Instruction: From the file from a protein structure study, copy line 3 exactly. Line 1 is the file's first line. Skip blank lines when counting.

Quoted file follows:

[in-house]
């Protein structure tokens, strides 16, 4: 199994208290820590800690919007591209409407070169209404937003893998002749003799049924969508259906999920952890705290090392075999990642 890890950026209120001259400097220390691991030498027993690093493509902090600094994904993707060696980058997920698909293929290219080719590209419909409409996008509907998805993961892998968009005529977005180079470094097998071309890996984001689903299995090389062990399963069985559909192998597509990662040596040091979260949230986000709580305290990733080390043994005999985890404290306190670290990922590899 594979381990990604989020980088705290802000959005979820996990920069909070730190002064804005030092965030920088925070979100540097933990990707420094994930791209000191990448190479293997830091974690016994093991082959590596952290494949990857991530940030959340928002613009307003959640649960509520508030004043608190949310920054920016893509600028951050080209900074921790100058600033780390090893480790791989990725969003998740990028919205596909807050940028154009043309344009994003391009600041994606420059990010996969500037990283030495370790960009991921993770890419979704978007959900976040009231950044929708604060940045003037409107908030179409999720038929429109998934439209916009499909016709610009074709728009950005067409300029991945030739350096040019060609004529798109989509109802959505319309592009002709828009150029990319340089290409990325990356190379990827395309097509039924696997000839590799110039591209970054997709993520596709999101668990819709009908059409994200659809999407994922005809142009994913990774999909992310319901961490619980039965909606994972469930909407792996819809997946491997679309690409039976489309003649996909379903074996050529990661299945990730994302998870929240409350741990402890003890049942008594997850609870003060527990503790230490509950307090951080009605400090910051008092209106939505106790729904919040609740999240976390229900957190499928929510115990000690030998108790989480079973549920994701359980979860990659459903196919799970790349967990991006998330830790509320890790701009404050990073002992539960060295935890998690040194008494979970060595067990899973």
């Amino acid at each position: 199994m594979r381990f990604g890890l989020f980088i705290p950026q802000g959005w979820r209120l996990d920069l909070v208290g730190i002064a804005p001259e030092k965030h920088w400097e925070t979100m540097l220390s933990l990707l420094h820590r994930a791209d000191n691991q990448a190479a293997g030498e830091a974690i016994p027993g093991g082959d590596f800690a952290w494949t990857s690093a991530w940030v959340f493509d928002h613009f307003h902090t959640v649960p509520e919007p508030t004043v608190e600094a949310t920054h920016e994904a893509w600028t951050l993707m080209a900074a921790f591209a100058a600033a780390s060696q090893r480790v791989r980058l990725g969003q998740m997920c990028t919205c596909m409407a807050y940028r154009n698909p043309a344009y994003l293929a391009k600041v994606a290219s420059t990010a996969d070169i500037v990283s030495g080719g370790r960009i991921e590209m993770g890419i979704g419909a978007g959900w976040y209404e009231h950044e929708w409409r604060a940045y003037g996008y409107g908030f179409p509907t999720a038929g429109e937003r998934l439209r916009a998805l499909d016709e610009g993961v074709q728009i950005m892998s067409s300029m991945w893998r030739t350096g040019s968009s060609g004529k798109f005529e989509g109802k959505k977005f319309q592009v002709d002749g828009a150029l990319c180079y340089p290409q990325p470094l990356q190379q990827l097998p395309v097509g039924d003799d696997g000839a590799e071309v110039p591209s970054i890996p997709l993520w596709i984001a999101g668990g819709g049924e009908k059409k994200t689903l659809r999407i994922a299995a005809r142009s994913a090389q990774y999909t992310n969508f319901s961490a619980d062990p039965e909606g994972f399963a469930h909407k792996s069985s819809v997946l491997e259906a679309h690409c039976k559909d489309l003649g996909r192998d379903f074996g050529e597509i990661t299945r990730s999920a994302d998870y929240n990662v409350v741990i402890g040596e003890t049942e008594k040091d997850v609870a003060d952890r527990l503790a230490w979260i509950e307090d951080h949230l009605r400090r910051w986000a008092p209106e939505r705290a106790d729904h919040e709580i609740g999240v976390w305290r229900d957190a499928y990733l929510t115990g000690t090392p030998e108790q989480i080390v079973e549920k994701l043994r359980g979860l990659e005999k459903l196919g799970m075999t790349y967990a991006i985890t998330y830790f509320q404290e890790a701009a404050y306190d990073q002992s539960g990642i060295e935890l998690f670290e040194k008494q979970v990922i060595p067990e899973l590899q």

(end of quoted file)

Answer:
């Amino acid at each position: 199994m594979r381990f990604g890890l989020f980088i705290p950026q802000g959005w979820r209120l996990d920069l909070v208290g730190i002064a804005p001259e030092k965030h920088w400097e925070t979100m540097l220390s933990l990707l420094h820590r994930a791209d000191n691991q990448a190479a293997g030498e830091a974690i016994p027993g093991g082959d590596f800690a952290w494949t990857s690093a991530w940030v959340f493509d928002h613009f307003h902090t959640v649960p509520e919007p508030t004043v608190e600094a949310t920054h920016e994904a893509w600028t951050l993707m080209a900074a921790f591209a100058a600033a780390s060696q090893r480790v791989r980058l990725g969003q998740m997920c990028t919205c596909m409407a807050y940028r154009n698909p043309a344009y994003l293929a391009k600041v994606a290219s420059t990010a996969d070169i500037v990283s030495g080719g370790r960009i991921e590209m993770g890419i979704g419909a978007g959900w976040y209404e009231h950044e929708w409409r604060a940045y003037g996008y409107g908030f179409p509907t999720a038929g429109e937003r998934l439209r916009a998805l499909d016709e610009g993961v074709q728009i950005m892998s067409s300029m991945w893998r030739t350096g040019s968009s060609g004529k798109f005529e989509g109802k959505k977005f319309q592009v002709d002749g828009a150029l990319c180079y340089p290409q990325p470094l990356q190379q990827l097998p395309v097509g039924d003799d696997g000839a590799e071309v110039p591209s970054i890996p997709l993520w596709i984001a999101g668990g819709g049924e009908k059409k994200t689903l659809r999407i994922a299995a005809r142009s994913a090389q990774y999909t992310n969508f319901s961490a619980d062990p039965e909606g994972f399963a469930h909407k792996s069985s819809v997946l491997e259906a679309h690409c039976k559909d489309l003649g996909r192998d379903f074996g050529e597509i990661t299945r990730s999920a994302d998870y929240n990662v409350v741990i402890g040596e003890t049942e008594k040091d997850v609870a003060d952890r527990l503790a230490w979260i509950e307090d951080h949230l009605r400090r910051w986000a008092p209106e939505r705290a106790d729904h919040e709580i609740g999240v976390w305290r229900d957190a499928y990733l929510t115990g000690t090392p030998e108790q989480i080390v079973e549920k994701l043994r359980g979860l990659e005999k459903l196919g799970m075999t790349y967990a991006i985890t998330y830790f509320q404290e890790a701009a404050y306190d990073q002992s539960g990642i060295e935890l998690f670290e040194k008494q979970v990922i060595p067990e899973l590899q």